If you’ve ever wanted to step into an old-time photograph to experience what was happening when the shot was taken, and what life was like back then, now’s your chance.
The Indiana Experience, presented by the Indiana Historical Society, offers visitors different 4 ways to learn about Indiana history.
You Are There
You Are There is an amazing exhibit which allows you to quite literally step into any one of 3 different ‘living’ recreations of historic photographs.
Each scene is housed in its own self-contained space. To enter, you first pass through a mist of water onto which an ethereal image of the historic scene is projected, almost as if stepping through a portal in time.
Once inside, it’s easy to imagine you have entered another period in time. Each room is a ‘stage set’ of sorts, complete with period actors and props. The actors respond in a manner consistent with the period in which their real-life characters lived. The result is a faithful reproduction of the photograph that hangs ‘outside the mist’. Compare the above photo to the photo below.
“1904: Picture This” (above) recreates a Victorian-era photography studio operated by Charles Miner, an early 1900s Fort Wayne photographer known for fine portraits, enlargements and color work.
An incredible amount of detail went into the re-creation of this scene, down to the backgrounds Miner used in his studio, the camera technology, the Greek columns, and even the massive northern wall of windows, which he relied upon to achieve adequate lighting of his photographic subjects.
And yes, you can actually have an old-style portrait photo taken in this studio!
Another scene, “1913: A City Under Water,” recreates the Wulf’s Hall Relief Station, a tavern that was re-purposed to provide flood relief in the days following the Great Flood of 1913. It was one of the worst floods in Indiana history, one that destroyed the bridge at Washington Street as the river rose 6 feet in just 24 hours.
You know some overtime went into this one, with its log cabin-esque wooden walls and numerous props, including perishable and non-perishable food, scales for weighing rationed items, clothing items, cleaning supplies and more, all of which were in great demand at the time of the flood. Actors play both flood relief providers and survivors.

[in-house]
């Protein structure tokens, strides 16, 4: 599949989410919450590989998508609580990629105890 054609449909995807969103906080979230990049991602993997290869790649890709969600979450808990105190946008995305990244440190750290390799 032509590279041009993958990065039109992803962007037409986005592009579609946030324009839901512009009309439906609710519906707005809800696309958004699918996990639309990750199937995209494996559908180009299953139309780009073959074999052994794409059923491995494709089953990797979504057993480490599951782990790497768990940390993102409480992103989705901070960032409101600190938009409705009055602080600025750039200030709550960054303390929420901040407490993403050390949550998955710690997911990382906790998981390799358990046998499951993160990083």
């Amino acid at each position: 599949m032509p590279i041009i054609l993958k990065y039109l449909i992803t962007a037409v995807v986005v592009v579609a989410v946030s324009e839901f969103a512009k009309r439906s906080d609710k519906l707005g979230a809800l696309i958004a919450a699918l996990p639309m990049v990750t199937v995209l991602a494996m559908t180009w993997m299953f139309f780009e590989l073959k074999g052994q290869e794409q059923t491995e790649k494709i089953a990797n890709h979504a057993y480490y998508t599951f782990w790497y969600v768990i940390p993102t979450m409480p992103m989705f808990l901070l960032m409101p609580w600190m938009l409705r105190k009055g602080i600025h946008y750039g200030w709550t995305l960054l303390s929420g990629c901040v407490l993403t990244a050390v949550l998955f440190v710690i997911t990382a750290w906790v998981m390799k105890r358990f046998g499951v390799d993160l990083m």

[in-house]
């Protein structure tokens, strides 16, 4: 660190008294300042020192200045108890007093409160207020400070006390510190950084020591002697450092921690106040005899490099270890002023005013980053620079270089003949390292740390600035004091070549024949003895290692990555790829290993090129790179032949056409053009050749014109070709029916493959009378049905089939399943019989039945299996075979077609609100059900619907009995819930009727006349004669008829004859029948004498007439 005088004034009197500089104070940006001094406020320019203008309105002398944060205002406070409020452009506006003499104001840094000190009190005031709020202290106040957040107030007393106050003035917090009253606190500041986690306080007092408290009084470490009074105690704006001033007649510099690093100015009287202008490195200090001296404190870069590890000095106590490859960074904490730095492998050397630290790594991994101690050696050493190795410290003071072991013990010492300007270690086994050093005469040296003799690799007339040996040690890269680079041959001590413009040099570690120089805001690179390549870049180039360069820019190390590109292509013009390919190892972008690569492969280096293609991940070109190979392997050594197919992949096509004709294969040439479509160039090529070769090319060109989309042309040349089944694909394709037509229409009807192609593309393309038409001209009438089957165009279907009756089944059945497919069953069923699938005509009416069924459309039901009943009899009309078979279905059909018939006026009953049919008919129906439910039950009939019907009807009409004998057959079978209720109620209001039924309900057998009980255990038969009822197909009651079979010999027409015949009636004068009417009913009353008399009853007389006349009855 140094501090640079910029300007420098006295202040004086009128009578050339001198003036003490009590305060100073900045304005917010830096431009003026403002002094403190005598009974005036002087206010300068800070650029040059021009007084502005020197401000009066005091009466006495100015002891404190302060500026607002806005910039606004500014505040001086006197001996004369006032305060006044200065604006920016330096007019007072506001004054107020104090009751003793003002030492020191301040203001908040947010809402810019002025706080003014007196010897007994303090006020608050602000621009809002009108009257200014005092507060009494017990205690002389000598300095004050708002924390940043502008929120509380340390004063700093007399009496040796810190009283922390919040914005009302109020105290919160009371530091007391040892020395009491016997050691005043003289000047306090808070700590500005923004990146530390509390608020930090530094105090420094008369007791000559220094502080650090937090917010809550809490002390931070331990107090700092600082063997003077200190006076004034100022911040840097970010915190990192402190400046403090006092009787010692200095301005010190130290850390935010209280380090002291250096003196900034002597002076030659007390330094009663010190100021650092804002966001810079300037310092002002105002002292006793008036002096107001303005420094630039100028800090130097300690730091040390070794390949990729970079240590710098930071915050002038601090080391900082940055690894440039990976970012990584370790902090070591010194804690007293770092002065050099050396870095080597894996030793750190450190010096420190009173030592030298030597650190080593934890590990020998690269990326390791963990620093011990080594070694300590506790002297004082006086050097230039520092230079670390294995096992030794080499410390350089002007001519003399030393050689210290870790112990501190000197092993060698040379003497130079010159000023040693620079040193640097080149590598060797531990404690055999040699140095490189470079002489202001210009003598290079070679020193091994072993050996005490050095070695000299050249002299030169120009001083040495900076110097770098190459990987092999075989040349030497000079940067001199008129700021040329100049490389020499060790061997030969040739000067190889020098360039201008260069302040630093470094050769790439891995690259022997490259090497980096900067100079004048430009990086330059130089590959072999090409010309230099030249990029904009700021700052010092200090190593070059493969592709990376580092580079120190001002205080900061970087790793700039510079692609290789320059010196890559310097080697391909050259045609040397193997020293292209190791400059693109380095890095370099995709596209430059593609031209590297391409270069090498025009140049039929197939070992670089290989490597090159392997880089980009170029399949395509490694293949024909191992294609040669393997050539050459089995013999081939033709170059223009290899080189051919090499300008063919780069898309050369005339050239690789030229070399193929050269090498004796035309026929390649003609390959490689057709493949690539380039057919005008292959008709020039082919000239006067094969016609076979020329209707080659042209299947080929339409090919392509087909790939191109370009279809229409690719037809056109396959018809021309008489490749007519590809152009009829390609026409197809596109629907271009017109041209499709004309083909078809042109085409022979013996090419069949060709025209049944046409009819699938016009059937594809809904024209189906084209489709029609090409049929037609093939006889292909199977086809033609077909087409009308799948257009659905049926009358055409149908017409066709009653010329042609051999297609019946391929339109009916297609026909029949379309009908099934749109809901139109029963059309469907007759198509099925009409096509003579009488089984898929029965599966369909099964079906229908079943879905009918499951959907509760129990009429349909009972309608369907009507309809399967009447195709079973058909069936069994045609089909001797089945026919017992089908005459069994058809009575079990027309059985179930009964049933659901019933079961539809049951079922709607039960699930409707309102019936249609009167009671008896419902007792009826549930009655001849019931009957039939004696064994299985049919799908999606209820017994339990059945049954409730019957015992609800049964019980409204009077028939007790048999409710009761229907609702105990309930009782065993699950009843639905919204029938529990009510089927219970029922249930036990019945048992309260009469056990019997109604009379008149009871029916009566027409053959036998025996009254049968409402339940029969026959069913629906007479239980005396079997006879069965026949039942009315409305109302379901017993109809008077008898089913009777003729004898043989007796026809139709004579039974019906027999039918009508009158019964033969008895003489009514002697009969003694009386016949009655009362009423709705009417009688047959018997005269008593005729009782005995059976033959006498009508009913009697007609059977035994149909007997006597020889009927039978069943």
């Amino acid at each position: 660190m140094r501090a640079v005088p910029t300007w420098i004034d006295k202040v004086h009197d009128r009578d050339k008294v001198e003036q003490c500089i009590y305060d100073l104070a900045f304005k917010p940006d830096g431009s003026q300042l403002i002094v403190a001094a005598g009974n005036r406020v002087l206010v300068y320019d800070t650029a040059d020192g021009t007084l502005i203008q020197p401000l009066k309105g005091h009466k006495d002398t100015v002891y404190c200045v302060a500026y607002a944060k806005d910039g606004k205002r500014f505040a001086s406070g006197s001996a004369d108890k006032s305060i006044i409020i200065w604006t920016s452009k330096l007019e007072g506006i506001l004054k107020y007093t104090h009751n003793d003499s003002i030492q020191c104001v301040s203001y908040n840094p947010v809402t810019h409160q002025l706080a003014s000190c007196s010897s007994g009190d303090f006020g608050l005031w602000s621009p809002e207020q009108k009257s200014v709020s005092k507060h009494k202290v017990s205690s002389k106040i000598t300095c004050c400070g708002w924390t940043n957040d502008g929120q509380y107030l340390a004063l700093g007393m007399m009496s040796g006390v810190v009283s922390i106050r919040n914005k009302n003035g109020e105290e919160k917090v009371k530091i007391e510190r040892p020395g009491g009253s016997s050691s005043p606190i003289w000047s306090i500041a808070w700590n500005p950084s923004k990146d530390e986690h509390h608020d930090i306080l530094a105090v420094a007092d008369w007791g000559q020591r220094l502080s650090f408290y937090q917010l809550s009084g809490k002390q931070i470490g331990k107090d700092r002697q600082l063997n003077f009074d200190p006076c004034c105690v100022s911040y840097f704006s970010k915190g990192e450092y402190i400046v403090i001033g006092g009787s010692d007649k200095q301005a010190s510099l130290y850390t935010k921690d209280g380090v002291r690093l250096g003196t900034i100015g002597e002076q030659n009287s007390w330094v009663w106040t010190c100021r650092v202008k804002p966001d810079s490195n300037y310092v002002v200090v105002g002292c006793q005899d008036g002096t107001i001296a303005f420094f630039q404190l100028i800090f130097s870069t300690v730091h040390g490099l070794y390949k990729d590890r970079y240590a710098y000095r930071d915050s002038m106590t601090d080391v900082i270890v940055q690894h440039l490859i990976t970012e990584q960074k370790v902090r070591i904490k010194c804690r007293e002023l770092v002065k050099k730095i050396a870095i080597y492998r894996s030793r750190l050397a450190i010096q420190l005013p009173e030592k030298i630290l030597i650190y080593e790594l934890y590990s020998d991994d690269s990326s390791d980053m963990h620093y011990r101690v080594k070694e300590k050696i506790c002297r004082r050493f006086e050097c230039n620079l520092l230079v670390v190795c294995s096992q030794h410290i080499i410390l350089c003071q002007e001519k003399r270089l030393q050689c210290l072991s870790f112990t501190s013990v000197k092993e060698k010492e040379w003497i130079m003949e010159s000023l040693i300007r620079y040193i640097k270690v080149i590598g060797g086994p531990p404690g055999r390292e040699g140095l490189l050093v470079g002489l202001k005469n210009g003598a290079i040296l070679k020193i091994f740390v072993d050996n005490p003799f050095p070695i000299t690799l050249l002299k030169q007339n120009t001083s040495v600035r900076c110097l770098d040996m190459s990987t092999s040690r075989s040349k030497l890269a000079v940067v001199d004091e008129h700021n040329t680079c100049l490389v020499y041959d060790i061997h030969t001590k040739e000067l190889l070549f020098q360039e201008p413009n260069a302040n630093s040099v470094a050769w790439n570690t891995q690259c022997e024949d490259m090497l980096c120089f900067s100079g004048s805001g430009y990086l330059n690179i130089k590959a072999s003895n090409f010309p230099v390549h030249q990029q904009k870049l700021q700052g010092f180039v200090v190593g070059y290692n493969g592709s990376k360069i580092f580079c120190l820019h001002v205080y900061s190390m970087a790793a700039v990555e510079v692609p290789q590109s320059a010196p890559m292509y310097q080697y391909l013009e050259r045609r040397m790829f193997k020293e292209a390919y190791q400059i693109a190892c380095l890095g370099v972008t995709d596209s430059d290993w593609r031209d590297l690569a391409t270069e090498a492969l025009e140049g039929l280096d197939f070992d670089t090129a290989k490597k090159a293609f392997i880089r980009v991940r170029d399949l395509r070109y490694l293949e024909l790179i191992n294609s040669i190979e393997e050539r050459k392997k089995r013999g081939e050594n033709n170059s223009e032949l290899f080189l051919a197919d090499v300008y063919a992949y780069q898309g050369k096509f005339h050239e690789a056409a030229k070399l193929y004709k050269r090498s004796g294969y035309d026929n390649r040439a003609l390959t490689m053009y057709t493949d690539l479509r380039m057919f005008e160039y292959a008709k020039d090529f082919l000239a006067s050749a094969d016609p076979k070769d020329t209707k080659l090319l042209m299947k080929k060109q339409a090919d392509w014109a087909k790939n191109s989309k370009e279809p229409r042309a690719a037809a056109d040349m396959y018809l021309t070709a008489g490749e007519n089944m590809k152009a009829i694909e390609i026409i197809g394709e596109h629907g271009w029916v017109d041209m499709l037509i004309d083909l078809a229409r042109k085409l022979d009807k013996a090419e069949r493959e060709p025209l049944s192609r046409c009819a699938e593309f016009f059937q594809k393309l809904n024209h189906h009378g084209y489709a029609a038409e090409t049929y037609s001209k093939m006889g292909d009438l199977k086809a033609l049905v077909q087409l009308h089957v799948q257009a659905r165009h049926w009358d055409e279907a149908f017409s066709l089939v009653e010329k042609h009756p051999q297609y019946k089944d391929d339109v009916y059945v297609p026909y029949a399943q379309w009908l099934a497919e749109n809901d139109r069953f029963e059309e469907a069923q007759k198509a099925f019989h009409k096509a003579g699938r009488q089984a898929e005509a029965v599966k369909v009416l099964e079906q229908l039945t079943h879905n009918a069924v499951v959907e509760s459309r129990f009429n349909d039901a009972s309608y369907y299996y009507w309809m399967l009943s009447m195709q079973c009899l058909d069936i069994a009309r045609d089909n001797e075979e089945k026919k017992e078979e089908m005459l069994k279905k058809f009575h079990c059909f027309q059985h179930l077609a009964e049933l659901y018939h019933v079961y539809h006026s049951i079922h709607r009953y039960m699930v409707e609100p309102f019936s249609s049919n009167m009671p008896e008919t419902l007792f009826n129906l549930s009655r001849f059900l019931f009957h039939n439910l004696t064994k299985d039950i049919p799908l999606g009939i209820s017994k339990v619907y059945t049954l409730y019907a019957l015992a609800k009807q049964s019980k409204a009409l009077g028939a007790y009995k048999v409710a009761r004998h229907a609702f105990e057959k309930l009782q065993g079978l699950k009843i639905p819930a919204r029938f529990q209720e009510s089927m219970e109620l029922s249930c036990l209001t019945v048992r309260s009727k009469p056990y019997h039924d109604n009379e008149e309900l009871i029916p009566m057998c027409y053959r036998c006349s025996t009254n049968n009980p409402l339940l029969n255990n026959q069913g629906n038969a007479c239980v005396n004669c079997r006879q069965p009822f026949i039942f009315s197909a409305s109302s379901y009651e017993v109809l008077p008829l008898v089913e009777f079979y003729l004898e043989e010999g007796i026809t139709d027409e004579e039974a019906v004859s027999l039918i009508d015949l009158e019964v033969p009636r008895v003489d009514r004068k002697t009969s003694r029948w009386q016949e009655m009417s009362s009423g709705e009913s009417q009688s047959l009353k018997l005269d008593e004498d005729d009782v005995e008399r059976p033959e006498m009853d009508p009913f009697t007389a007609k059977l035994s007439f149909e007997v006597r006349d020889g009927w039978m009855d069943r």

“One of the activities that some of our younger guests can do when they come is help us pack rationed items. Students can help us pack rice and beans, and then actually learn how some of the food was distributed to the families,” explains media relations manager Amy Lamb.
The third and final scene, entitled “1939: Healing Bodies, Changing Minds,” recreates the office of African-American physician Dr. Harvey Middleton, who is credited with being the first physician to use electrocardiographic technology in his practice, and in fact, used $500 of his own money to purchase the machine—a lot of money back then!
Props include virtually everything you’d expect to find in a doctor’s office, including an old-style radio, the original electrocardiographic machine, eye chars, white lab coats, stethoscopes, various medicines, you name it.
3 Other Ways to Enjoy The Indiana Experience
You Are There is just one of four different components that collectively make up The Indiana Experience.
Destination Indiana, is an innovative digital presentation of Indiana history that features an impressive 10-foot by 24-foot curved screen which plays various moments in history. Perhaps the most fascinating part of the experience is the so-called “2.5-D” effect, which makes use of clever ‘layering’ techniques to achieve quasi 3-D effect.
A total of 8 “time-travel” stations, each capable of accommodating as many as 6 guests, offer immersive touch screen displays as a way of navigating through history.
The above photo shows the conservation lab where Indiana Historic Society technicians work. Though this particular area is off limits to visitors, the observation wall offers a chance to see what goes on behind the scenes though large windows.
The W. Brooks and Wanda Y. Fortune History Lab is a hands-on demonstration lab in which visitors are shown how to analyze historic documents, conduct genealogy searches, find clues in historic photographs and explore careers in history.
The Cole Porter Room is a recreation of the Waldorf Astoria suite in which Cole Porter lived and played piano. Guests can sit down at a table and enjoy live vocal performances of Cole Porter songs, sung by professional vocalists.
- What: The Indiana Experience
- When: Now through May, 2014
- Where: Indiana Historical Society, 450 W Ohio St, Indianapolis, IN 46202